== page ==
• Choose simple dishes: good fish needs very little to be delicious e.g. an organic trout fillet pan-fried in butter and topped with flaky toasted almonds. Yum.
  • Fish does not have to be expensive. If you look at this list from an upmarket supermarket, you'll see that, in spite of that, some are pretty affordable. Smoked mackerel, like trout, makes a healthy, tasty and affordable quick supper, great with something sweet like sweet potato or celeriac mash. So, mix it up and tailor it to your budget. Some of the cheaper ones are also very good for you, like sardines or mackerel, as they're high in good fats.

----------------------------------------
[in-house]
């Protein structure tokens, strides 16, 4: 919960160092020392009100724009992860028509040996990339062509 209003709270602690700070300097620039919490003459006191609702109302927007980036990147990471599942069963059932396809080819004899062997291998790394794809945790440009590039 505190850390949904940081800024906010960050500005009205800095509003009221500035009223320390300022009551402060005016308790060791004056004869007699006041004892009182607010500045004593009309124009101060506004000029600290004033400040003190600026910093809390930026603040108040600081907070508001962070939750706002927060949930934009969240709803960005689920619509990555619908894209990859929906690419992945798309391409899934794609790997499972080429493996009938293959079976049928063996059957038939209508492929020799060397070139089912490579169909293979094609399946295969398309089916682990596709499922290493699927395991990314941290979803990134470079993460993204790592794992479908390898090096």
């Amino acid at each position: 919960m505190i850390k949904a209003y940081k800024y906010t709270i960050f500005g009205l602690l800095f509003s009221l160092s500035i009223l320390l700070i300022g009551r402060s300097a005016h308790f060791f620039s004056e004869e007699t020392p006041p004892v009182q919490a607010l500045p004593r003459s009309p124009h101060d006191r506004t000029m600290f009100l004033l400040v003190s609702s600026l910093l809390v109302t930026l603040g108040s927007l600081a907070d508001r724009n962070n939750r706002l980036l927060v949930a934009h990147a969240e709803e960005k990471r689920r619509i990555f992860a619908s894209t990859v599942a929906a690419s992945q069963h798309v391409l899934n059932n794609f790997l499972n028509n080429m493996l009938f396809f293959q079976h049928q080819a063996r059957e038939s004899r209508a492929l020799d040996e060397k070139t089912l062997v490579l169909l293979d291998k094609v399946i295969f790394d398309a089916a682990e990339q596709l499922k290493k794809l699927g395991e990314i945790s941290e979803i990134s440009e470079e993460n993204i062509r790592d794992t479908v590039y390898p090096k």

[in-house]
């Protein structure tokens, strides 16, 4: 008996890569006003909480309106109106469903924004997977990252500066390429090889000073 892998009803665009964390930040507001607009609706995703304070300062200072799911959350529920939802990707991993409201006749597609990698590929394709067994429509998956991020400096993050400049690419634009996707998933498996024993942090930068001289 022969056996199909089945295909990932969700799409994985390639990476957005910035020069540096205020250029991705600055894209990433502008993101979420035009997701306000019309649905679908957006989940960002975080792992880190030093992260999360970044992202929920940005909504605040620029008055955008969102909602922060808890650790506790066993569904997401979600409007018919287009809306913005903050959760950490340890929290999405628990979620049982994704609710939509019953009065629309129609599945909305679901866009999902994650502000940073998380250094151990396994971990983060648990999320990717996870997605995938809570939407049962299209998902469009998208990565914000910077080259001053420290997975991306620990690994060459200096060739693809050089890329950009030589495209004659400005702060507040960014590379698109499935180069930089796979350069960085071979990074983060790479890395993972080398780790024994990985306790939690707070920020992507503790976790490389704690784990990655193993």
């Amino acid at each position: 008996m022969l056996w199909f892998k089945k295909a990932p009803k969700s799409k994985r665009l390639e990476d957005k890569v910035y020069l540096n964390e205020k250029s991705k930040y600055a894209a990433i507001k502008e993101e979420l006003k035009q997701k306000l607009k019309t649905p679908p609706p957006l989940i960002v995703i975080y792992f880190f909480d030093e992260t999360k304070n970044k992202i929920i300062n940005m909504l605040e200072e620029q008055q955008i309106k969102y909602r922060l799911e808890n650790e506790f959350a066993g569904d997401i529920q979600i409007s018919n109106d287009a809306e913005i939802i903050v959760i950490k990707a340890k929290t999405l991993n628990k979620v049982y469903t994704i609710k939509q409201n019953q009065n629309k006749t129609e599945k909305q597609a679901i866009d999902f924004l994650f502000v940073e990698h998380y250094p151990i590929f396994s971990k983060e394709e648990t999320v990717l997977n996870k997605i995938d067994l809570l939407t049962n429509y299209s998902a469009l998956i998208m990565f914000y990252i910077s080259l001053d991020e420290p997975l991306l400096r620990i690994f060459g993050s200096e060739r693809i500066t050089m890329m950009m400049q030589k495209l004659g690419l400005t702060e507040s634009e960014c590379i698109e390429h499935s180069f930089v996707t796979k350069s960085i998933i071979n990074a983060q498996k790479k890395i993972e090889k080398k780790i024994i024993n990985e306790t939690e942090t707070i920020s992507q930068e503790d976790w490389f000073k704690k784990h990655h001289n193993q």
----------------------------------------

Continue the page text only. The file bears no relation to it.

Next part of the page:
• Finally, I don't know about you, but I'd rather have a mouthful exploding with taste than a lifeless stodgy plateful of fish cake mush. When food is tasty, you need less to feel satisfied.

So, there’s some ideas for you! Hope you enjoyed it and, if you live in a touristy area and need help with promotional materials in Spanish, do not hesitate to contact me. I’d be delighted to help. Other than that, feel free to share it to people who might find it useful and, why not, tag me so I know you enjoyed it (links at the bottom).

@Pilirodriguezdeus.com